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The gap between them “is pretty close to the limit of what we can detect, and that’s why this is so exciting,” Chiara Mingarelli, one of the study authors and an associate researcher at the Flatiron Institute’s Center for Computational Astrophysics in New York City, said in a statement.
“It’s important that with all these different pictures you get the same story – that there are two black holes,” Mingarelli added, comparing this new multi-observation research to previous efforts. “That’s where other studies are [of close-proximity supermassive black holes] has fallen into the past. When people followed them up, it turned out that there was only one black hole. [This time we] have many observations, all agreed.”
Eventually, the two supermassive black holes will collide, but it won’t happen anytime soon. Although these two giant dead stars are closer together than any other supermassive black holes we have discovered, they are still about 750 light years apart. This inevitable collision probably won’t happen for another hundred million years or so.
But when it does, the wave of energy it will blast into space will be incomprehensible. First, the two former stars will orbit ever closer, eventually crashing and sending out gravitational waves larger than anything humans have ever captured before. Currently, the largest black hole merger ever detected by Earth’s gravitational wave observatories resulted in a new black hole with a mass of 142 solar masses (or 142 times the mass of our Sun). Upon merging, eight solar masses were erased from the universe and instantly converted into energy in the form of gravitational waves. When these two supermassive black holes merge, the energy release will be exponentially greater.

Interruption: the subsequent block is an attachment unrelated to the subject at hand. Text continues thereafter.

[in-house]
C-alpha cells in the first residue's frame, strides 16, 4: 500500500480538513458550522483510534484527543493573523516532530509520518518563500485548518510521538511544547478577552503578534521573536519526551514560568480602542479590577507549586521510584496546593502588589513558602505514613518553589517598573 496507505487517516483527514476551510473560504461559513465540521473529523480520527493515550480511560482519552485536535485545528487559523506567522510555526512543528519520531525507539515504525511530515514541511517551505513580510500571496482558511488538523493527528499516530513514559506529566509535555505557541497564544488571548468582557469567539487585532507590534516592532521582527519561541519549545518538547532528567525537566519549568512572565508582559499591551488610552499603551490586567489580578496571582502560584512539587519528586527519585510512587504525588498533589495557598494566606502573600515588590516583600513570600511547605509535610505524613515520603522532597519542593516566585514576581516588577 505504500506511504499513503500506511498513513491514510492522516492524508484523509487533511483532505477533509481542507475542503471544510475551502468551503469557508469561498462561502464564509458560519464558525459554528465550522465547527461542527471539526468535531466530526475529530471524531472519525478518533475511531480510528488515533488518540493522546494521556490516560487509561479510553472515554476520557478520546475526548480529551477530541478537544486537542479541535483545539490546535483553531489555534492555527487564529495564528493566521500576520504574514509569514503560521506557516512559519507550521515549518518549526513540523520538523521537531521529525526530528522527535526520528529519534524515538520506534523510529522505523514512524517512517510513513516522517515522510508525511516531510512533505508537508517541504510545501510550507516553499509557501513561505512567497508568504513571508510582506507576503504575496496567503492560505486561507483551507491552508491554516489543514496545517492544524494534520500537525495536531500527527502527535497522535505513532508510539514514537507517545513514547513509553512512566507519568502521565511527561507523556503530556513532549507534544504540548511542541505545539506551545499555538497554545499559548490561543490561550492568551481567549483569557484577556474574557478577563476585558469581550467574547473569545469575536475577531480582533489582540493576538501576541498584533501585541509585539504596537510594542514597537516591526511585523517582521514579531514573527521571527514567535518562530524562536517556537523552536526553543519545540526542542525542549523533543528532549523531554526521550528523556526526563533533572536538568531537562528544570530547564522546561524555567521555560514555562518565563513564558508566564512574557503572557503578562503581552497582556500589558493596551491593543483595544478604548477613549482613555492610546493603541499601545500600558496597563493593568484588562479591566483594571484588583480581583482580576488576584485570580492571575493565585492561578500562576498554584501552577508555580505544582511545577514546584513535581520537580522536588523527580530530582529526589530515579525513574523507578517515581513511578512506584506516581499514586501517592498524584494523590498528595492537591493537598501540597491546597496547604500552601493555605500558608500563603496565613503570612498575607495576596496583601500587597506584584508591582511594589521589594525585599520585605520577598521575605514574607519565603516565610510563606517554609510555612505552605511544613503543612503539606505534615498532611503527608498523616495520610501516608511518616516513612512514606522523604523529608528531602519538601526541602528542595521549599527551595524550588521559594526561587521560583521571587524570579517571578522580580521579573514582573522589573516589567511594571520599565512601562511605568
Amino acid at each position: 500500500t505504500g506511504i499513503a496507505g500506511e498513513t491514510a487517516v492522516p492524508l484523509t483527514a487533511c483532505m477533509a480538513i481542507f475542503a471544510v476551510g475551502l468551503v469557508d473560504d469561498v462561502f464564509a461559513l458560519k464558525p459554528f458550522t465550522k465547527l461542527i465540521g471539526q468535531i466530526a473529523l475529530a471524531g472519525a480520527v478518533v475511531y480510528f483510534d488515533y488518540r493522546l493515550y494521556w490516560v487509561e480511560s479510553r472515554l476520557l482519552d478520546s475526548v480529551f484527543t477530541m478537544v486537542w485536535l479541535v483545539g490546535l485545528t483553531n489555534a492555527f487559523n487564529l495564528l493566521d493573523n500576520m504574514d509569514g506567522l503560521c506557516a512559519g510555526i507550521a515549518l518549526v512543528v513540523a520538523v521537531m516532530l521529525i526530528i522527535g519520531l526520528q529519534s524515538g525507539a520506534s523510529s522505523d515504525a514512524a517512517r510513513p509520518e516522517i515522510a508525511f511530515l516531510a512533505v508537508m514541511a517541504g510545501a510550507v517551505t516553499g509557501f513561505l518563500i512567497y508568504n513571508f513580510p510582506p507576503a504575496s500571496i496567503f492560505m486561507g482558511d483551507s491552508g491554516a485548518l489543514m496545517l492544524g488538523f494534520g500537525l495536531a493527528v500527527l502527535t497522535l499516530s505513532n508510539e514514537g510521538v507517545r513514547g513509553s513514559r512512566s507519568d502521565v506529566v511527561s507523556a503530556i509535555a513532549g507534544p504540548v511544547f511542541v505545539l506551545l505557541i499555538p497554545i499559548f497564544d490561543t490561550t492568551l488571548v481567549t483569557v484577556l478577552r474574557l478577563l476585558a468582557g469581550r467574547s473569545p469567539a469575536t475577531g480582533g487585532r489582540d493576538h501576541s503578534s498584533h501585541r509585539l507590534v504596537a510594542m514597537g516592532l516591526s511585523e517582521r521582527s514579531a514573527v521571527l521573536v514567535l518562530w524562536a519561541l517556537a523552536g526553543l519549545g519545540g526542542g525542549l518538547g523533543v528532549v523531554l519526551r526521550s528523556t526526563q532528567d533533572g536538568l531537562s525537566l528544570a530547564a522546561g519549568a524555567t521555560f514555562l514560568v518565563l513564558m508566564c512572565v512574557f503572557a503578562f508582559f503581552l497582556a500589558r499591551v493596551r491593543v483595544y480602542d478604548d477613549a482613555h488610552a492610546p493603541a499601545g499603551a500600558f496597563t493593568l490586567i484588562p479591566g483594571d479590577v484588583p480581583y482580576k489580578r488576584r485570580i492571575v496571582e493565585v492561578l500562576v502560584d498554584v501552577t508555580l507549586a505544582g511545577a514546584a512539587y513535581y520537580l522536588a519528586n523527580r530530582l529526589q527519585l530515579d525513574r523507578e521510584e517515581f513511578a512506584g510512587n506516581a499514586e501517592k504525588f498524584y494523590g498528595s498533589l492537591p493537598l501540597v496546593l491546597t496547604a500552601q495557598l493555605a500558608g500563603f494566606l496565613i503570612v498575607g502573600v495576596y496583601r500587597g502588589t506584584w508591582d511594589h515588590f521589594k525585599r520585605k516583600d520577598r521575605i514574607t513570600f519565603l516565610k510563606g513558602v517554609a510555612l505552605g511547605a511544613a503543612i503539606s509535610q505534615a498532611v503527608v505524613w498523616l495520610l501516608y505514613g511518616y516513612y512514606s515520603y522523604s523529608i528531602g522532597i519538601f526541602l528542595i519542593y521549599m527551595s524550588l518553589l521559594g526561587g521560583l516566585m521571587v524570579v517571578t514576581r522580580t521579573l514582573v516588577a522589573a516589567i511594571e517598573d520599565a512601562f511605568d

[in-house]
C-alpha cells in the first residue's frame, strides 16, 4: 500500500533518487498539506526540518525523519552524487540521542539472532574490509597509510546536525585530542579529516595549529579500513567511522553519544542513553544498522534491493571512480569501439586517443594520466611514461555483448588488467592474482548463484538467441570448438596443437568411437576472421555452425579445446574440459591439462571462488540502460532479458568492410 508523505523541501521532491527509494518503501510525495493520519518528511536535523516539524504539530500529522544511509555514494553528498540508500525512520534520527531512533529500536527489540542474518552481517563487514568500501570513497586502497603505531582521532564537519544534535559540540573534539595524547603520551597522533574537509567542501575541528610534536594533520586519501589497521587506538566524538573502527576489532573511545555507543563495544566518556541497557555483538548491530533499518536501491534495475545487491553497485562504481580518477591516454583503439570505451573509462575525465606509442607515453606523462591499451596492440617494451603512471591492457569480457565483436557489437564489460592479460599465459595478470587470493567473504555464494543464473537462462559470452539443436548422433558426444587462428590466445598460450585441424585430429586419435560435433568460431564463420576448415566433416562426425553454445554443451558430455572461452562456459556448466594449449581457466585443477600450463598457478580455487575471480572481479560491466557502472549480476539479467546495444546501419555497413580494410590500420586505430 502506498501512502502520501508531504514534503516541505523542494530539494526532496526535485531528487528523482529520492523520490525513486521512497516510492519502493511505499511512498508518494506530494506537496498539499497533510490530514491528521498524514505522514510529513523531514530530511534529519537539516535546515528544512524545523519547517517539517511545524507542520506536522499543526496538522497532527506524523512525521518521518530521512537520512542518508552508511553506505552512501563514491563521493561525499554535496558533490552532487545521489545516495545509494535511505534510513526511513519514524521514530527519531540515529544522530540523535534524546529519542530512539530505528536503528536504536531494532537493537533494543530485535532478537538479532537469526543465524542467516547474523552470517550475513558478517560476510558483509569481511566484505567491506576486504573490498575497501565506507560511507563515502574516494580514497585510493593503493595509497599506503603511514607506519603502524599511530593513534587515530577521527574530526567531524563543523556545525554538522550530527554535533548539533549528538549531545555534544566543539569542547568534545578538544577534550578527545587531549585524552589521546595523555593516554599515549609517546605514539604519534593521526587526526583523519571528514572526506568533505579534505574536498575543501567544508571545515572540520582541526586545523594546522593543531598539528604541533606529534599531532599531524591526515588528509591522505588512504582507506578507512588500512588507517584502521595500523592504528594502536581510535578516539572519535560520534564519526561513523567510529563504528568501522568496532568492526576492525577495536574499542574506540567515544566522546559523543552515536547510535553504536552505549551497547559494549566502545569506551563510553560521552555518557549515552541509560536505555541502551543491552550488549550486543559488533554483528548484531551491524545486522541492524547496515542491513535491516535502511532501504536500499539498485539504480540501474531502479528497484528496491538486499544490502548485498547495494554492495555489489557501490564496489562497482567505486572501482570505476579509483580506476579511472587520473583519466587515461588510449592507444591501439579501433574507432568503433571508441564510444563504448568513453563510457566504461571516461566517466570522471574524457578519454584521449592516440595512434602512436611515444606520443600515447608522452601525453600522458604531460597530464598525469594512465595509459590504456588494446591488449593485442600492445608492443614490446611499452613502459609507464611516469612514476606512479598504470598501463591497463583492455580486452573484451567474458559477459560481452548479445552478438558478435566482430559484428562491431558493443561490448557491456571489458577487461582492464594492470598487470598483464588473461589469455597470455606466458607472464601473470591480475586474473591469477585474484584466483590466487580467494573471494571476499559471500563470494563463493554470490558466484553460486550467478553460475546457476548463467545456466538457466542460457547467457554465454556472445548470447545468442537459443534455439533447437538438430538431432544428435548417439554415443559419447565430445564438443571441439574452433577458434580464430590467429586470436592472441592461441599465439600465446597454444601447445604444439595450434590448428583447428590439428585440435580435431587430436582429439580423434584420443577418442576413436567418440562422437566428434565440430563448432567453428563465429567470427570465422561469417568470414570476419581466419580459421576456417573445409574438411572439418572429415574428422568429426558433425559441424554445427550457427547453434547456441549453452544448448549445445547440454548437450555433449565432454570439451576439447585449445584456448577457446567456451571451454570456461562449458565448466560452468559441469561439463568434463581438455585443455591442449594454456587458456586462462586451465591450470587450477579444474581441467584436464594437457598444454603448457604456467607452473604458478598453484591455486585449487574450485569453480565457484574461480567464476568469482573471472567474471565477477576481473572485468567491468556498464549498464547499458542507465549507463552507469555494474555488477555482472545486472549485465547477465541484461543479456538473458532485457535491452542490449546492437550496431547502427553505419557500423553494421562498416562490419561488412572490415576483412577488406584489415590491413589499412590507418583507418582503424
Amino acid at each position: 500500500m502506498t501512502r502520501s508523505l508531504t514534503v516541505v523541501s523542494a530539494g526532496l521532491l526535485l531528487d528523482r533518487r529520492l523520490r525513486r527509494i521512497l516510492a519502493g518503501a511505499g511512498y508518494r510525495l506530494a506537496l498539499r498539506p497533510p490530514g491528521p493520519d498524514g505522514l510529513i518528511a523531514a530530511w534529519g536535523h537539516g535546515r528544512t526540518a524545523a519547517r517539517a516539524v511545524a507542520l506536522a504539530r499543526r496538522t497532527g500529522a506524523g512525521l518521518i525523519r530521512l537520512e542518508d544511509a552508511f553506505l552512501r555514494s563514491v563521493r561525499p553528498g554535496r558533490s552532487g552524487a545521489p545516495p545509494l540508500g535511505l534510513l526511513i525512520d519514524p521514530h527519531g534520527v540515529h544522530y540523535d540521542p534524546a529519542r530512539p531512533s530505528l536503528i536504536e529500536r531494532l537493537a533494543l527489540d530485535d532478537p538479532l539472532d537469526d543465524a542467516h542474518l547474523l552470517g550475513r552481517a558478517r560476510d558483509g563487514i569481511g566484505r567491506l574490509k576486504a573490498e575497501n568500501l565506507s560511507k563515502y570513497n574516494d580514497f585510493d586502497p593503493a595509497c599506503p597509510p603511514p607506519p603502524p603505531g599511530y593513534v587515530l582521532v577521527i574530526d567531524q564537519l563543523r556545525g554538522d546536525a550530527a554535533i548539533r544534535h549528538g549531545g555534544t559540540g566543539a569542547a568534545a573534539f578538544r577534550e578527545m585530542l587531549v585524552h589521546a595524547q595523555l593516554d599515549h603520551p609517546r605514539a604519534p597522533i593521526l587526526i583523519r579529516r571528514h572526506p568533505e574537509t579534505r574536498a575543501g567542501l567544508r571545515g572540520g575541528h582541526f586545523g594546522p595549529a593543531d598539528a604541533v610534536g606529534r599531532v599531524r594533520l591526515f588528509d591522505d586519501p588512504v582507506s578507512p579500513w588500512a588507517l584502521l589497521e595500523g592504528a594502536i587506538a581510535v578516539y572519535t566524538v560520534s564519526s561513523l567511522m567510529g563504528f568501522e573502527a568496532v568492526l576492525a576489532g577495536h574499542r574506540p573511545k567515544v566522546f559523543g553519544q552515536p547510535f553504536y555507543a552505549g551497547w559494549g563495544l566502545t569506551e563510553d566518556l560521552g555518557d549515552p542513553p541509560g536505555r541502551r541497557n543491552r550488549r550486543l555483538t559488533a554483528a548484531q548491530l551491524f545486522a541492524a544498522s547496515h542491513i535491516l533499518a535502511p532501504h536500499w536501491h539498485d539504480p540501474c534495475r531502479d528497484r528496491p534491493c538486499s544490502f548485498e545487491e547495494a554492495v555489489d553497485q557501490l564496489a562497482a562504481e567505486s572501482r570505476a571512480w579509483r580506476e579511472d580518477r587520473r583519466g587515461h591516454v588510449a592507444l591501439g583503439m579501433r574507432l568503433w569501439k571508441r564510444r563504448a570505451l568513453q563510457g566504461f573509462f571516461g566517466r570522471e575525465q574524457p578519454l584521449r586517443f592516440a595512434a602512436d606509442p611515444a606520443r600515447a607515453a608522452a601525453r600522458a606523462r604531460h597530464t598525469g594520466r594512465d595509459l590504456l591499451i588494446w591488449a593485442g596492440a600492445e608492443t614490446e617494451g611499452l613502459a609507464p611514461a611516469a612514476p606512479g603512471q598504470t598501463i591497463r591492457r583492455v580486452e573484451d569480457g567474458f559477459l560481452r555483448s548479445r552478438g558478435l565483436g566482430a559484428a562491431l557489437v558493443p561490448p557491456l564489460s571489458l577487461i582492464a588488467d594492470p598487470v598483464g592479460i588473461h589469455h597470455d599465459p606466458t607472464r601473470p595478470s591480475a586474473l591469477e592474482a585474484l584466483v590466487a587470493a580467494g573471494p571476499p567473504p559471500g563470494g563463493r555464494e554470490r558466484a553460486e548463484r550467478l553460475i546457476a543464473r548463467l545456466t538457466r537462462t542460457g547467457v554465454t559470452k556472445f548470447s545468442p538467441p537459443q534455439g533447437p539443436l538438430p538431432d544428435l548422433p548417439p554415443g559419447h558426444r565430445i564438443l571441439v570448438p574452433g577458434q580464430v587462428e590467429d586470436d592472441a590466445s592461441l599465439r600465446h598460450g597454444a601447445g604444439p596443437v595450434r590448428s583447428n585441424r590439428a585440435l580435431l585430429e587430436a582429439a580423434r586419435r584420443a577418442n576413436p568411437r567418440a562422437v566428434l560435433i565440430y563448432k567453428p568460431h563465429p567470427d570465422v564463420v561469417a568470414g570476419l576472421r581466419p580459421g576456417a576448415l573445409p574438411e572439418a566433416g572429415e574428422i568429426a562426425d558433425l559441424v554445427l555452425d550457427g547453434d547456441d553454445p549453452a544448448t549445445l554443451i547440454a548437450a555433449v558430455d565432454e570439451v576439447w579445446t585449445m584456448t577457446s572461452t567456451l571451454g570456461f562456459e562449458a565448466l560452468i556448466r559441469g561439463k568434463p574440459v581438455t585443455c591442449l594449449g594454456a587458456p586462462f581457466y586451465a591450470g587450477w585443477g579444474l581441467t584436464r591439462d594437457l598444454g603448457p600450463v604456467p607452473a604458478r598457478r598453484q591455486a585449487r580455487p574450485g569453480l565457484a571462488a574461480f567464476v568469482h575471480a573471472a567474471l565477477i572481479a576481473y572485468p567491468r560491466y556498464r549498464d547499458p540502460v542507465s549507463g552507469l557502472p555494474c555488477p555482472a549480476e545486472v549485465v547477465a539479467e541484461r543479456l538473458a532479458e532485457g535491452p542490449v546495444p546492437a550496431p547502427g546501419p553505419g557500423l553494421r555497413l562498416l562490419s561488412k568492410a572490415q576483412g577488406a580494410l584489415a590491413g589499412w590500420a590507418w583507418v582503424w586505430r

This research is about much more than just finding some cool space objects. It can help us better understand the evolution and life cycles of stars and can help astronomers find more black holes in the nearby universe. In turn, this information can help scientists better calibrate gravitational wave detection devices. Black holes can be mysterious and hard to find, but knowing how and where to look just got a little easier.